Losing Jerusalem

From the Palestinian perspective, it would appear, the main problem is not recognition of Israel, the Jewish settlements in the West Bank, the violence and the terror or even the problem of the refugees and the right of return. The problem is Jerusalem.

If we examine the headlines in the Palestinian media in recent years, there is hardly any doubt that Jerusalem is the key issue on the agenda. Sometimes there's talk of restrictions on Muslims worshiping at the Al-Aqsa Mosque; sometimes there's talk of the purchase of more Arab houses by associations of religious settlers. And at the end of last week there were more reports of Muslim protests against the work at the Mugrabi Bridge, and violent demonstrations at the Qalandiya checkpoint in northern Jerusalem as well as at the crossing point to Bethlehem in the south.

Newspaper photos showed agile young men climbing the ("racist," in the Palestinian version) separation wall and flying a Palestinian flag on it.

From the Palestinian perspective, it would appear, the main problem is not recognition of Israel, the Jewish settlements in the West Bank, the violence and the terror or even the problem of the refugees and the right of return. The problem is Jerusalem. Just as the State of Israel would not be able to exist if the right of the 1948 refugees to return were to be recognized, it can be said that a Palestinian state could not exist without East Jerusalem as its capital.

It is in this context that the protest to the Israeli work at the Mugrabi Gate - both by Muslims in general and the Palestinians in particular - must be viewed. It is true that this work does not involve the Al-Aqsa compound itself, that the Israeli plans do not endanger anything sacred to Islam and that these demonstrations exploit the sensitivity surrounding religious issues to launch another attack on the Israeli government. This was the case in the Western Wall tunnel affair in 1996 and when Ariel Sharon visited the Temple Mount in September 2000, and this was the case in a long series of other incidents in which Israel disrupted the status quo in Jerusalem.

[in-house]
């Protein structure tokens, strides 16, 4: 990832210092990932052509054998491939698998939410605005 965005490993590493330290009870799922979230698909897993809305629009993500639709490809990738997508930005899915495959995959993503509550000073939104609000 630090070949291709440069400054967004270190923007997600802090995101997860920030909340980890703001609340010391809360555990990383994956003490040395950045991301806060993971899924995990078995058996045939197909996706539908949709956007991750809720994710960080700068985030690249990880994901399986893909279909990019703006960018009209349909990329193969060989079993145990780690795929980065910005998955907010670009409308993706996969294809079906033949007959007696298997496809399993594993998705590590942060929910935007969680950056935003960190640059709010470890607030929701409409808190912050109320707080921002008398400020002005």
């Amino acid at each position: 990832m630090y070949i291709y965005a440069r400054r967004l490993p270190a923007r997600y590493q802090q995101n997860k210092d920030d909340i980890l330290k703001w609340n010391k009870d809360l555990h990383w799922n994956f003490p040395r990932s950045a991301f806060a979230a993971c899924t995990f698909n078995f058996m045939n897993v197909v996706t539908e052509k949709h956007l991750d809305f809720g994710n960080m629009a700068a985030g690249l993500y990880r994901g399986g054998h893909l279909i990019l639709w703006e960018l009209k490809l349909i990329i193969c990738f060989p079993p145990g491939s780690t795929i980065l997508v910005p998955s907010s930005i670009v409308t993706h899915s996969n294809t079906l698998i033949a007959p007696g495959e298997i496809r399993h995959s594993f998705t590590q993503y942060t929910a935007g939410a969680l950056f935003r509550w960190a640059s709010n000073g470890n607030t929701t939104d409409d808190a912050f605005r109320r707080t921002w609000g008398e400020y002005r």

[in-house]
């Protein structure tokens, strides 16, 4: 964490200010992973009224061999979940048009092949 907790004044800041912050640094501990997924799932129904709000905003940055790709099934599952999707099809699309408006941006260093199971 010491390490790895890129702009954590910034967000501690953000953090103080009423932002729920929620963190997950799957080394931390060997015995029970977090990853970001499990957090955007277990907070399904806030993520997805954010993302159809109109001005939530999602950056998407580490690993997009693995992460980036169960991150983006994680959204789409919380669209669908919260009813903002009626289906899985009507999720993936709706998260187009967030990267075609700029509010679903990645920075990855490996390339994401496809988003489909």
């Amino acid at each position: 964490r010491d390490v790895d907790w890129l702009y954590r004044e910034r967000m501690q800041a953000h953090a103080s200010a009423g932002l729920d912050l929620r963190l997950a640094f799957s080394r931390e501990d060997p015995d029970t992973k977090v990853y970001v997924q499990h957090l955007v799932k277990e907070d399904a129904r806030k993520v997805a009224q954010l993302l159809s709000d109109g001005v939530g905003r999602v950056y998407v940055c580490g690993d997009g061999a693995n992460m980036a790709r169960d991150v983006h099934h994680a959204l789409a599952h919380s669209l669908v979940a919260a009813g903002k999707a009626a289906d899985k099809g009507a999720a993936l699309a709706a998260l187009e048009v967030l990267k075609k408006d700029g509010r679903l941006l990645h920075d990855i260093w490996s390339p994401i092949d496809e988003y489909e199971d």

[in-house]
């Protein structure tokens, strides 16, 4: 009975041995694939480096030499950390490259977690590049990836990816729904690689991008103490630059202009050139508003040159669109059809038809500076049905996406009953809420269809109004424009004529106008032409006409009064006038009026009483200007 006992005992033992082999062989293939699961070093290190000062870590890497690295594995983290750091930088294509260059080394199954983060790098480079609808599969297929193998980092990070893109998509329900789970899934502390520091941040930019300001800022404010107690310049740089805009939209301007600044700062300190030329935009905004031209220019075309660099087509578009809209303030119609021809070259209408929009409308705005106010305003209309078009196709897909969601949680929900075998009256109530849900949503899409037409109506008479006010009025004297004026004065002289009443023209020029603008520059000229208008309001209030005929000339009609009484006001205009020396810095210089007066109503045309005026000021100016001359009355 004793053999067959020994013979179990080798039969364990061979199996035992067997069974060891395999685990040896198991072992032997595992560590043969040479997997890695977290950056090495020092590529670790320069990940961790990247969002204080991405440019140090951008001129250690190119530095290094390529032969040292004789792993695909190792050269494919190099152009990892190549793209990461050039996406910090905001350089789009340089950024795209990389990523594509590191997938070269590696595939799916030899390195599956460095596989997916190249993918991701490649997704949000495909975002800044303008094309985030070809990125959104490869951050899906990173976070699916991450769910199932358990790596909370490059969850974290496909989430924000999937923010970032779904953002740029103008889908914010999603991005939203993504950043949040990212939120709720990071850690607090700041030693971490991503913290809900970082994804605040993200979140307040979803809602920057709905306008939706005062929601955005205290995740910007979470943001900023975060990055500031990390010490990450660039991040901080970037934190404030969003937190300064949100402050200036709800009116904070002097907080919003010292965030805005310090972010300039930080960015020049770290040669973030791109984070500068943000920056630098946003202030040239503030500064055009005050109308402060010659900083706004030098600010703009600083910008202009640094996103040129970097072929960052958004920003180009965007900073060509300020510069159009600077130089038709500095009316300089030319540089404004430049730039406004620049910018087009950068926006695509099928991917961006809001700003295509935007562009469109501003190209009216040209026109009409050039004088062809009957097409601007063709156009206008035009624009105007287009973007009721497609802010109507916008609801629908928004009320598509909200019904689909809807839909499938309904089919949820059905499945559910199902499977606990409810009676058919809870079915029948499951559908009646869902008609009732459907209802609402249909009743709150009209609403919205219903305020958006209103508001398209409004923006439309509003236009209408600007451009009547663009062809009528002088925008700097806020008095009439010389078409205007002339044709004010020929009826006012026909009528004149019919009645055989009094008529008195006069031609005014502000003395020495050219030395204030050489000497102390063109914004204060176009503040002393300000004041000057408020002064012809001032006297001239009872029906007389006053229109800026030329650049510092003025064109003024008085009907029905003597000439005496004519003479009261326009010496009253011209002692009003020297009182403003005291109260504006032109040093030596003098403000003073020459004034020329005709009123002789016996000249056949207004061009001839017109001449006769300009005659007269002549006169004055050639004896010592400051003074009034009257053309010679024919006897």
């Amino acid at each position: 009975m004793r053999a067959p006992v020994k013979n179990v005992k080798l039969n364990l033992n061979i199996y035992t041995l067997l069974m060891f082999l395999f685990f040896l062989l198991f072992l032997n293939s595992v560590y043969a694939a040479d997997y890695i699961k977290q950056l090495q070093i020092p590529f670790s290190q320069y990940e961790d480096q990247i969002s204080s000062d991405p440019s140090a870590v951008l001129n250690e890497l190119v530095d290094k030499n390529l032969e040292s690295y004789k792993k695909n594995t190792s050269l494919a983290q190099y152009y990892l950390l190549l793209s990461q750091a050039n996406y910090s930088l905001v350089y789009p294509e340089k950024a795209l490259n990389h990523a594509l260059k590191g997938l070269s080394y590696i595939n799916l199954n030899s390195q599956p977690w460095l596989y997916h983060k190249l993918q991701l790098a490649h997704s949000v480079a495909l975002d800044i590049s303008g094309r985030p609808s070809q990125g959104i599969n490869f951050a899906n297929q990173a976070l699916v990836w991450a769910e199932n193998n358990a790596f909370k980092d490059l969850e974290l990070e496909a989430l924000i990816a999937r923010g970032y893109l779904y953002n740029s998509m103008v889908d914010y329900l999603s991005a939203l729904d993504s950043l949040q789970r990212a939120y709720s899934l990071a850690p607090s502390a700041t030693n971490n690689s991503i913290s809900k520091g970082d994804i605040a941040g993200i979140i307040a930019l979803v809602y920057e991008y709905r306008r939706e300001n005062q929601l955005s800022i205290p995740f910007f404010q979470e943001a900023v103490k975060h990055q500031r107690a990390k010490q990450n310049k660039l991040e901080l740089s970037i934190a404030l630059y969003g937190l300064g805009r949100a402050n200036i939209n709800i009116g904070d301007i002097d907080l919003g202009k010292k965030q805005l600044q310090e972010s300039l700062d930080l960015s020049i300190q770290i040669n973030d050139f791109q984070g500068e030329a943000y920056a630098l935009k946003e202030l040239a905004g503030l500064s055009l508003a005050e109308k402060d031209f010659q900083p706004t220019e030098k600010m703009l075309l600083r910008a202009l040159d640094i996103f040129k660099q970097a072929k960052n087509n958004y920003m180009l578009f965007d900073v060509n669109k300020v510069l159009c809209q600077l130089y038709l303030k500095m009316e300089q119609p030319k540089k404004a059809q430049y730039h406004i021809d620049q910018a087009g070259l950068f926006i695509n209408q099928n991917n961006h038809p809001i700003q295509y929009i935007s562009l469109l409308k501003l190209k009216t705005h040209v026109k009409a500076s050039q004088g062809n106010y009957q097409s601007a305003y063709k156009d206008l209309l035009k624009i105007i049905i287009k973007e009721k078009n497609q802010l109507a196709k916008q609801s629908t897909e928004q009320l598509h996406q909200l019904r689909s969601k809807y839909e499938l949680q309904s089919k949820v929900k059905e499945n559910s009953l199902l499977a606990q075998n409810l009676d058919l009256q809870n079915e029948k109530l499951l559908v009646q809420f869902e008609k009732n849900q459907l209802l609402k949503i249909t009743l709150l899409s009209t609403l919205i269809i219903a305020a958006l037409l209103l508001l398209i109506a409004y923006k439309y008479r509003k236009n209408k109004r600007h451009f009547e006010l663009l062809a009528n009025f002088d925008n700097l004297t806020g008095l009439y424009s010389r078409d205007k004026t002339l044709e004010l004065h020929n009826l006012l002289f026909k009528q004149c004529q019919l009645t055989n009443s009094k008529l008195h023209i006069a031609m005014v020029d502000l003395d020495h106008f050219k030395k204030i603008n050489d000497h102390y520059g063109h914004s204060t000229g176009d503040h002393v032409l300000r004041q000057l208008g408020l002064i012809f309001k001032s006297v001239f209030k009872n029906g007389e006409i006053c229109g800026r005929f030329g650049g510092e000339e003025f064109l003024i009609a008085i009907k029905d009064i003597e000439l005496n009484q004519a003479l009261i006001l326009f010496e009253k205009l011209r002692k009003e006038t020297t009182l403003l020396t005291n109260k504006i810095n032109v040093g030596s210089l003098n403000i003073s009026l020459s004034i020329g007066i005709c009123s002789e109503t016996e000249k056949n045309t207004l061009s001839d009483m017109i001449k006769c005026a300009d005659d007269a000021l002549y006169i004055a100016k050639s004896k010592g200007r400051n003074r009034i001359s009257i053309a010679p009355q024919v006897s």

Every action that Israeli spokesmen define as a measure of strengthening the Israeli hold in the capital of Israel is defined in Palestinian and Arab terms as a continuation of the efforts to Judaize Jerusalem.

The Palestinians have reason to be sensitive about Jerusalem, because they are losing it. Work toward the completion of the separation fences and the walls around East Jerusalem is nearly finished. The reason for the separation is security. And while Israel is claiming that this is not a political border, the crossing arrangements at the walls are looking more and more like border crossing points between countries. At Betunia and Qalandiya to the north, at Hizma and the Mount of Olives in the east, and at Rachel's Tomb in the south, border control installations have transformed primitive roadblocks into modern terminals.

The Palestinian protests on the Jerusalem issue have not stopped, but from Israel's perspective they have become tolerable. It is possible, with great caution, to say that there are signs of Israeli-Jordanian cooperation on Jerusalem. In the peace agreement between the two countries, Israel promised to give Jordan priority in guarding the city's Islamic holy sites, and this agreement has been kept. The governments of Israel and Jordan are careful not to give positions of power to the Palestinian Authority in the control apparatus at Al-Aqsa, and are jointly working to undermine the status of the head of the Islamic Movement in Israel, Sheikh Ra'ad Salah, who is trying to become the patron of Al-Aqsa.

Can Israel's reinforced grip on East Jerusalem advance the peace process? The answer is no. Without East Jerusalem, a Palestinian state will not arise and the waning dream of "two states for two peoples" will come to an end.